Purpose of review: Submucous cleft palate (SMCP) represents an uncommon congenital palatal anomaly with a variable rate of velopharyngeal dysfunction or resulting speech abnormality. Classic teaching regarding management of this entity involves delayed repair until a perceptual speech assessment by a skilled speech-language pathologist can be performed, typically at age 3-5 years. An assessment of timing of intervention, surgical techniques, and patient comorbidities is critical for optimized outcomes.
Recent findings: Early diagnosis and surgical intervention for SMCP are associated with improved speech outcomes. Expanding indications for surgery are being actively investigated. Timing of intervention and surgical technique may be influenced by a syndromic diagnosis, specifically 22q11.2 deletion syndrome.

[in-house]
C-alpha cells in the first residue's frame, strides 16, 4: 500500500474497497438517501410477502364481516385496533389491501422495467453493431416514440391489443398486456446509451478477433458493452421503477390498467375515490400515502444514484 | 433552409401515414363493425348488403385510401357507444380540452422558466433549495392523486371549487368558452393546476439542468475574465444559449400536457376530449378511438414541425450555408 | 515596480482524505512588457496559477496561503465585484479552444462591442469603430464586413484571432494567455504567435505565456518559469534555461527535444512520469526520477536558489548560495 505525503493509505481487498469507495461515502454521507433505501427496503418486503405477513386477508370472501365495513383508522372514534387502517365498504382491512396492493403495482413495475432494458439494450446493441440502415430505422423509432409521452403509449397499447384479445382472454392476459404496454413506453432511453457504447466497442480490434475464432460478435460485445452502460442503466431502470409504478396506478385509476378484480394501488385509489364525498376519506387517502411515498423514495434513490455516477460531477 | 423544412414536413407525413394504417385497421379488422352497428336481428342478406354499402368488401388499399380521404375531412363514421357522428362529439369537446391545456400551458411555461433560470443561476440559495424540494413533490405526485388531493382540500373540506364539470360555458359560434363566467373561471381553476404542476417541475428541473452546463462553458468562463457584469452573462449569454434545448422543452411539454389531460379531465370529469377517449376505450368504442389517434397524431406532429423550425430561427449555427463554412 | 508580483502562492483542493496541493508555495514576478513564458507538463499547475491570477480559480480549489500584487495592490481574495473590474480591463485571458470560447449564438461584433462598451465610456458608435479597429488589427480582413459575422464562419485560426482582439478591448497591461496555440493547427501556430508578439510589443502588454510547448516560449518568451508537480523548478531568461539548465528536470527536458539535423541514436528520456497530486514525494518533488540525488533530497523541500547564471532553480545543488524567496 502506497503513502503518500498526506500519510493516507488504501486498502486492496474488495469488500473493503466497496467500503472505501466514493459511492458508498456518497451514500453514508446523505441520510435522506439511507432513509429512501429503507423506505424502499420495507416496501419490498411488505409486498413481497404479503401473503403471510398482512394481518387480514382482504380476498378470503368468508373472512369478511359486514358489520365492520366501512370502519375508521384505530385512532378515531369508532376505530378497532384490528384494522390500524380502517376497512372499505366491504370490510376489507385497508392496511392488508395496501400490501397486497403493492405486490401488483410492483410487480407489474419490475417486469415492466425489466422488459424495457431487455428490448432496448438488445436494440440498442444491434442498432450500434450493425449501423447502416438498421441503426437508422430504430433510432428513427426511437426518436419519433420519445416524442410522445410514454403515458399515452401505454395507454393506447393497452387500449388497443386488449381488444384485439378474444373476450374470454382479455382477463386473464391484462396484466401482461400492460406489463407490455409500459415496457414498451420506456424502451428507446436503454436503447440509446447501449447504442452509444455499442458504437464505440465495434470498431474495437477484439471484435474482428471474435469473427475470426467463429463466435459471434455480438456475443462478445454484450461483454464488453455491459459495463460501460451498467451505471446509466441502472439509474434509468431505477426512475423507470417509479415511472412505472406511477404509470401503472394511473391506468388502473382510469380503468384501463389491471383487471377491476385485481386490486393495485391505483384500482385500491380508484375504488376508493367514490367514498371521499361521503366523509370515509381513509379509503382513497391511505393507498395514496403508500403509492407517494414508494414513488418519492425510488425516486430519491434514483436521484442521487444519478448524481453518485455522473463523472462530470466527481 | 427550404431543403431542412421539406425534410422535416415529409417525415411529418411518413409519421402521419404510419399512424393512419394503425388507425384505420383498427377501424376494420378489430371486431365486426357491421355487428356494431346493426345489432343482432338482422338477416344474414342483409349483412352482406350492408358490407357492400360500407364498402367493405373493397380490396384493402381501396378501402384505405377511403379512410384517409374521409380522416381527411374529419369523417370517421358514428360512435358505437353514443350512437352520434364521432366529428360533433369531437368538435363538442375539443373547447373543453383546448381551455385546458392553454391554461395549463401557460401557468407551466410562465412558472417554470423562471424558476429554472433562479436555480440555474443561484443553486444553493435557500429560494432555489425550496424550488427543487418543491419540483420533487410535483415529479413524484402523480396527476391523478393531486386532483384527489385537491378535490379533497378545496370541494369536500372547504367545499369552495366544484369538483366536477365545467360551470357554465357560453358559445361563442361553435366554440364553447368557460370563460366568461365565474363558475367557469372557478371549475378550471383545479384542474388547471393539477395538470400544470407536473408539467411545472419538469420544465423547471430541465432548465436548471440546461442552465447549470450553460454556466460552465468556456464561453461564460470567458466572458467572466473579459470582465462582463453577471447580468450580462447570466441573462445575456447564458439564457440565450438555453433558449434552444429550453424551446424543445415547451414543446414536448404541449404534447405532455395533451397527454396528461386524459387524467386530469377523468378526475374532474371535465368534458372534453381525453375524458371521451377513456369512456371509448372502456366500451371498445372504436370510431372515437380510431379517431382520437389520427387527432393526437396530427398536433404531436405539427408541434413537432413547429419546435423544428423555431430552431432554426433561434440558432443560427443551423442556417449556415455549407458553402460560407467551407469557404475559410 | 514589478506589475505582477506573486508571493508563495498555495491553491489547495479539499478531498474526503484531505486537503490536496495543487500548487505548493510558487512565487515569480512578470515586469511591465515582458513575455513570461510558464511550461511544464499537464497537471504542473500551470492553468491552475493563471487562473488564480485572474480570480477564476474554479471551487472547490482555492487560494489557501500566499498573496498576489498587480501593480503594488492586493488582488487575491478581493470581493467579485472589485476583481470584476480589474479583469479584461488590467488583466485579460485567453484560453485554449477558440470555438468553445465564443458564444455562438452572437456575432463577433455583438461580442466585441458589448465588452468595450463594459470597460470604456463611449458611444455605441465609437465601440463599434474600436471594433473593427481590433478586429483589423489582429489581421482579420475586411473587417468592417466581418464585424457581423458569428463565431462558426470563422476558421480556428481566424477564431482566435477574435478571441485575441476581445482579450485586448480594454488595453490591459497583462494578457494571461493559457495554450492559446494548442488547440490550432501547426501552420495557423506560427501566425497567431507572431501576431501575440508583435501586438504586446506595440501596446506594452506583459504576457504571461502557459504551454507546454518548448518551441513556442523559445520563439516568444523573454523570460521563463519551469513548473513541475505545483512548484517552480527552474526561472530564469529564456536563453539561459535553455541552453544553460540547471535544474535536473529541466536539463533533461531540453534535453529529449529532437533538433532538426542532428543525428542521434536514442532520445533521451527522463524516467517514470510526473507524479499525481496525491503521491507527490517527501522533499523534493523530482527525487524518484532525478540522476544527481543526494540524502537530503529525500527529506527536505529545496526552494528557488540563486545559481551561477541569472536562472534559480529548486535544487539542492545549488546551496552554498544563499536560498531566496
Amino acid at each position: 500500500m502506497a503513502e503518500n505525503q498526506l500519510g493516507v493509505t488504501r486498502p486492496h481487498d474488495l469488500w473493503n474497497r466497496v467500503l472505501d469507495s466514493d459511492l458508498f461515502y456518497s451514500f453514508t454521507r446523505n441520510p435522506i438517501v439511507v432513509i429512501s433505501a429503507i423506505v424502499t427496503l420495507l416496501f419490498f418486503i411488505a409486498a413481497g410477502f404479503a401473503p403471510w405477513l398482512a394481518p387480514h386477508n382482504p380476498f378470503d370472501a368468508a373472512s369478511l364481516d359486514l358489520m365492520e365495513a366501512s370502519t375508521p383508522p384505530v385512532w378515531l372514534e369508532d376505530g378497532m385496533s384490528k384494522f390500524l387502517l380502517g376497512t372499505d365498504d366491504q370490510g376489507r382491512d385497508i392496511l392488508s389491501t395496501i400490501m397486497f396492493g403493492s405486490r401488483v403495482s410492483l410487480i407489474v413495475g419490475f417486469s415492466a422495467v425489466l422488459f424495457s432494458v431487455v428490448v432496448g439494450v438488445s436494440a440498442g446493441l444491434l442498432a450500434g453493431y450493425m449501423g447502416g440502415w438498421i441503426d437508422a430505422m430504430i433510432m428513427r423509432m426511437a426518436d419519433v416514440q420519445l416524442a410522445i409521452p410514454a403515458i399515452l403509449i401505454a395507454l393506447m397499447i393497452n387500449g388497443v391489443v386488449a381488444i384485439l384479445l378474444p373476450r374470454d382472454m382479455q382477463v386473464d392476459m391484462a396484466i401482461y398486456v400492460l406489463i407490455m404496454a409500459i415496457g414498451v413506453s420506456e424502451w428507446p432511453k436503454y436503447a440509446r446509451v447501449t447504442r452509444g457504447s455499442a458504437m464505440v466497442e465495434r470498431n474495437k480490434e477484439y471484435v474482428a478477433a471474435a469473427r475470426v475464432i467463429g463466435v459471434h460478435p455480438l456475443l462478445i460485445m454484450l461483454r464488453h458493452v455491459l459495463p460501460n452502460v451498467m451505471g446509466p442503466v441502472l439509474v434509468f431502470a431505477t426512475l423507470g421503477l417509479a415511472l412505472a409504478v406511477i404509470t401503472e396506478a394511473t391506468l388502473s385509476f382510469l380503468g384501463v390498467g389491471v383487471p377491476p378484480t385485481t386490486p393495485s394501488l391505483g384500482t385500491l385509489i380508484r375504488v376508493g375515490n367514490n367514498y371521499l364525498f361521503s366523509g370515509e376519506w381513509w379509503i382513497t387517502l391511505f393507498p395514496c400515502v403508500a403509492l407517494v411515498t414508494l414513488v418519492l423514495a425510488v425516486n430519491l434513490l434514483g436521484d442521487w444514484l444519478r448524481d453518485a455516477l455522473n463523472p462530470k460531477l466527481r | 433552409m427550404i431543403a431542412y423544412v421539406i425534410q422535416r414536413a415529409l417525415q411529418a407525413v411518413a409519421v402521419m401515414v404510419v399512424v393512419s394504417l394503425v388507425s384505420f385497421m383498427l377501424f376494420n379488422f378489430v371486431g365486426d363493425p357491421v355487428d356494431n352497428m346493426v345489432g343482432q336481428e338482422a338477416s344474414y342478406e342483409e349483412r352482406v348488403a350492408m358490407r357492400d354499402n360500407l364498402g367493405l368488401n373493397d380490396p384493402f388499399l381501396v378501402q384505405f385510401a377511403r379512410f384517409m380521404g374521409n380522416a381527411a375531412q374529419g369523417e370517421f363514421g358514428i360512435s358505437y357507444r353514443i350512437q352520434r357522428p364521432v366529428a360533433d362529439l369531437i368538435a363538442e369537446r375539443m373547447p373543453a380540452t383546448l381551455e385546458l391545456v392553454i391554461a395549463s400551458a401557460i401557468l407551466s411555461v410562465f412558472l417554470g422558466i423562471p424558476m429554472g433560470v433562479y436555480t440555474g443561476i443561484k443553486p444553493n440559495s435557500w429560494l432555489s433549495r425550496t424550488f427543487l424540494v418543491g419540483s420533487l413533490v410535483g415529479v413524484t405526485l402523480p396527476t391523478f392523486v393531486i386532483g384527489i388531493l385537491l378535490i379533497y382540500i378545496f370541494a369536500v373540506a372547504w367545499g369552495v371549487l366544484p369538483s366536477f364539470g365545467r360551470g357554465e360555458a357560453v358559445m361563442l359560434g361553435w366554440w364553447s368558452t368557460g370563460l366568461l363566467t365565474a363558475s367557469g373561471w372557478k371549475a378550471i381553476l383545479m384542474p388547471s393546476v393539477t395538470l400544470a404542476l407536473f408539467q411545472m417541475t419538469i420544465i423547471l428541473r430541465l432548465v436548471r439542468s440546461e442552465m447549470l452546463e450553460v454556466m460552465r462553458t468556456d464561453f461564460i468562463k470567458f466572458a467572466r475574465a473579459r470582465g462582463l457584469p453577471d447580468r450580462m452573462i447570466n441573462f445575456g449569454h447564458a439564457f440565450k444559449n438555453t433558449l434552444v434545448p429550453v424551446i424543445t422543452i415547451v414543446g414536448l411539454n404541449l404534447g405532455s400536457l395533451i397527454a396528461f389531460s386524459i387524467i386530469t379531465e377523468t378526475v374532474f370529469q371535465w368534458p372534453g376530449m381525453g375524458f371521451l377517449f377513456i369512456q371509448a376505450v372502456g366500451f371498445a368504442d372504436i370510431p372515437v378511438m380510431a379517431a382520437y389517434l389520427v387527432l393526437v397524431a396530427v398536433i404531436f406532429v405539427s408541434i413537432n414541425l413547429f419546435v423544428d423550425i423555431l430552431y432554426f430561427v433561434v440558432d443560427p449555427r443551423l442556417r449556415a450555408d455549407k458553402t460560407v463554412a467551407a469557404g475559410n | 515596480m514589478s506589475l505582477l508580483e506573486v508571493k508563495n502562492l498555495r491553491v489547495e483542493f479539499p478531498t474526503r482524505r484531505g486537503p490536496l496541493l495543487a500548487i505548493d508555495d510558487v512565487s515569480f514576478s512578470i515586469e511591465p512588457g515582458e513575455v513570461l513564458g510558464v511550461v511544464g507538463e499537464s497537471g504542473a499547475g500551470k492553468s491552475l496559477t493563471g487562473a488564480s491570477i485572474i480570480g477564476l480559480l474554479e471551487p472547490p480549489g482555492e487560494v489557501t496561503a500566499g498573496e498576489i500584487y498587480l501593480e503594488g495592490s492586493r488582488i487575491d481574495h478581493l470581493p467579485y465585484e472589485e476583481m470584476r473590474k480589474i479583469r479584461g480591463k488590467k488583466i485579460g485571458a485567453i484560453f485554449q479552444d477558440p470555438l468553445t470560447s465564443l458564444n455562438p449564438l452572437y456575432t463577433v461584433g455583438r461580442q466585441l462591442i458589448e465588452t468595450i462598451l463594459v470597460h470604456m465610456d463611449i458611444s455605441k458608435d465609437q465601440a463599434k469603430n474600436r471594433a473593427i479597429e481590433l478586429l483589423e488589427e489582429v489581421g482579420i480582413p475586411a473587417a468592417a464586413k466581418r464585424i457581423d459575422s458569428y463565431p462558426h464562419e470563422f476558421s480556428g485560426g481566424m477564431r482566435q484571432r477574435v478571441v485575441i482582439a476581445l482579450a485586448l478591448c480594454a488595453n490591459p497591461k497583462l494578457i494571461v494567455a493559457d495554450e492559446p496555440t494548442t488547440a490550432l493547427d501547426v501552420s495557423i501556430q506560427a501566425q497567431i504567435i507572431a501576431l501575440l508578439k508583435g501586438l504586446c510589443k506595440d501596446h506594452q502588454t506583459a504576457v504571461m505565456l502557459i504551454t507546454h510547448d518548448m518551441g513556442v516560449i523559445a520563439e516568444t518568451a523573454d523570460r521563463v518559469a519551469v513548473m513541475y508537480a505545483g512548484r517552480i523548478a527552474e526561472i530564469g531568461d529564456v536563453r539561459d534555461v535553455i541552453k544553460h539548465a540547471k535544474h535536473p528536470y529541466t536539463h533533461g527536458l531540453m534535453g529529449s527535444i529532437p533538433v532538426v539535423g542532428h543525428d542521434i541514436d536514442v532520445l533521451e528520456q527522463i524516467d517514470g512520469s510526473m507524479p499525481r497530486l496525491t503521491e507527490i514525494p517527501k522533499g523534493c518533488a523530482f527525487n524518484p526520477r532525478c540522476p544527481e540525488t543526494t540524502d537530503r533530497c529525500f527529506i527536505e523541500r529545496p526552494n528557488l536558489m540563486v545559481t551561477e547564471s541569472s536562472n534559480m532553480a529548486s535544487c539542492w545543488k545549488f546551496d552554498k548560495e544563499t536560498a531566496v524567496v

Summary: Diagnosis of classic SMCP and occult SMCP may be difficult based on provider experience. Variable surgical techniques may be used with good outcomes; patient comorbidities including syndromic diagnoses may determine best surgical technique. Expanding indications for surgery and timing of repair continue to evolve and warrant additional study.